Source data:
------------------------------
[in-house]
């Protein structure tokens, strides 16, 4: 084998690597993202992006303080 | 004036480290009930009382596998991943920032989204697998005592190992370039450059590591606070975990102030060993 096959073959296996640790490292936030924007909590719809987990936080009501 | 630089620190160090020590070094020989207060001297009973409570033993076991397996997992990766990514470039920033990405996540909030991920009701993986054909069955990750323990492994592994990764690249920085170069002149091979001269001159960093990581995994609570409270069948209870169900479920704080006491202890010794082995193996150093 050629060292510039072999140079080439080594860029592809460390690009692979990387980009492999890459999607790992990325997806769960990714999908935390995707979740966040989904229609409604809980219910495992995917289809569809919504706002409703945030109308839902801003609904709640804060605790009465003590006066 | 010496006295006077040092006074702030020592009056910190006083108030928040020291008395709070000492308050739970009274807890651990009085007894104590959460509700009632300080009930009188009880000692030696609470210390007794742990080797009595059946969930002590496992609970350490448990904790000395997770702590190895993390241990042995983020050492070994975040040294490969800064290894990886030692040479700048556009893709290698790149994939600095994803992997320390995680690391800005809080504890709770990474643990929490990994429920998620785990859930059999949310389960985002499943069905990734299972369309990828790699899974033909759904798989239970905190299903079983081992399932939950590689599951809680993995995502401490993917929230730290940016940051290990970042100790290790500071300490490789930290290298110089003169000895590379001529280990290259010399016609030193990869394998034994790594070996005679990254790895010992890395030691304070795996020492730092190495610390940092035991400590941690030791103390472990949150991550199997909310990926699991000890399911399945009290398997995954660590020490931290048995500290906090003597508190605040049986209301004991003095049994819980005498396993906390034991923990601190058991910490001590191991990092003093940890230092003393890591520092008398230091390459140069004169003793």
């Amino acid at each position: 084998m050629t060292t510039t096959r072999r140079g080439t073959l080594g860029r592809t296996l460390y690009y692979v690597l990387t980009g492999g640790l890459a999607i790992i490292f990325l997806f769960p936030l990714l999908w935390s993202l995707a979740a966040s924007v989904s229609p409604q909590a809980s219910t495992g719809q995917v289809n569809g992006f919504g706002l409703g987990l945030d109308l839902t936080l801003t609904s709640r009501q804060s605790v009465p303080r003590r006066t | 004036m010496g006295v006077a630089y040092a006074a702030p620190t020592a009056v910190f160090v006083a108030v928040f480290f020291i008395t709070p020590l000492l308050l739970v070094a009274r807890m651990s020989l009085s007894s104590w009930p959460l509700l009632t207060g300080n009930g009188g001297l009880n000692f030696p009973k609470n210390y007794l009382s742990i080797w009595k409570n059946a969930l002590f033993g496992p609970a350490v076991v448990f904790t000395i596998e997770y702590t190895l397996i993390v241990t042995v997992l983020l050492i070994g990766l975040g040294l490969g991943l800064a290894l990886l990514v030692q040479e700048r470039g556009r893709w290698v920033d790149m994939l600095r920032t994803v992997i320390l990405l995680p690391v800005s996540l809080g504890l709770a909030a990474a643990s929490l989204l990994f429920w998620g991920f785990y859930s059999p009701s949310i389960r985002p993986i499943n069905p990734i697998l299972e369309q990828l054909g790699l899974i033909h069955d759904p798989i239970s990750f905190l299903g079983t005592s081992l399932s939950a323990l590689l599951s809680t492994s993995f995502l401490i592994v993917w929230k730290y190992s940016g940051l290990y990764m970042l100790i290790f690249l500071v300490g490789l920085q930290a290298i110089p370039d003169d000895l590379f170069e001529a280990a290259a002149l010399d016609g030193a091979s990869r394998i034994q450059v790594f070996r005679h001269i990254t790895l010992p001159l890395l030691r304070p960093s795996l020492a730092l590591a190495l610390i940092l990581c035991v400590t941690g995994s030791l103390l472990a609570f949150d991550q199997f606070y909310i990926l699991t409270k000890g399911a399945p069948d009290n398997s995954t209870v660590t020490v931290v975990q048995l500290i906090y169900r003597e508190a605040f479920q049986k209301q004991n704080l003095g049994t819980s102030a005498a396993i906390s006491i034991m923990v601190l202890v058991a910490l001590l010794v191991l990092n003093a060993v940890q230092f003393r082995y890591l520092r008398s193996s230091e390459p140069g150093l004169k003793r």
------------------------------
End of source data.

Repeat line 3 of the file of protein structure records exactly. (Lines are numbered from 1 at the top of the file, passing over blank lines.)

């Amino acid at each position: 084998m050629t060292t510039t096959r072999r140079g080439t073959l080594g860029r592809t296996l460390y690009y692979v690597l990387t980009g492999g640790l890459a999607i790992i490292f990325l997806f769960p936030l990714l999908w935390s993202l995707a979740a966040s924007v989904s229609p409604q909590a809980s219910t495992g719809q995917v289809n569809g992006f919504g706002l409703g987990l945030d109308l839902t936080l801003t609904s709640r009501q804060s605790v009465p303080r003590r006066t | 004036m010496g006295v006077a630089y040092a006074a702030p620190t020592a009056v910190f160090v006083a108030v928040f480290f020291i008395t709070p020590l000492l308050l739970v070094a009274r807890m651990s020989l009085s007894s104590w009930p959460l509700l009632t207060g300080n009930g009188g001297l009880n000692f030696p009973k609470n210390y007794l009382s742990i080797w009595k409570n059946a969930l002590f033993g496992p609970a350490v076991v448990f904790t000395i596998e997770y702590t190895l397996i993390v241990t042995v997992l983020l050492i070994g990766l975040g040294l490969g991943l800064a290894l990886l990514v030692q040479e700048r470039g556009r893709w290698v920033d790149m994939l600095r920032t994803v992997i320390l990405l995680p690391v800005s996540l809080g504890l709770a909030a990474a643990s929490l989204l990994f429920w998620g991920f785990y859930s059999p009701s949310i389960r985002p993986i499943n069905p990734i697998l299972e369309q990828l054909g790699l899974i033909h069955d759904p798989i239970s990750f905190l299903g079983t005592s081992l399932s939950a323990l590689l599951s809680t492994s993995f995502l401490i592994v993917w929230k730290y190992s940016g940051l290990y990764m970042l100790i290790f690249l500071v300490g490789l920085q930290a290298i110089p370039d003169d000895l590379f170069e001529a280990a290259a002149l010399d016609g030193a091979s990869r394998i034994q450059v790594f070996r005679h001269i990254t790895l010992p001159l890395l030691r304070p960093s795996l020492a730092l590591a190495l610390i940092l990581c035991v400590t941690g995994s030791l103390l472990a609570f949150d991550q199997f606070y909310i990926l699991t409270k000890g399911a399945p069948d009290n398997s995954t209870v660590t020490v931290v975990q048995l500290i906090y169900r003597e508190a605040f479920q049986k209301q004991n704080l003095g049994t819980s102030a005498a396993i906390s006491i034991m923990v601190l202890v058991a910490l001590l010794v191991l990092n003093a060993v940890q230092f003393r082995y890591l520092r008398s193996s230091e390459p140069g150093l004169k003793r």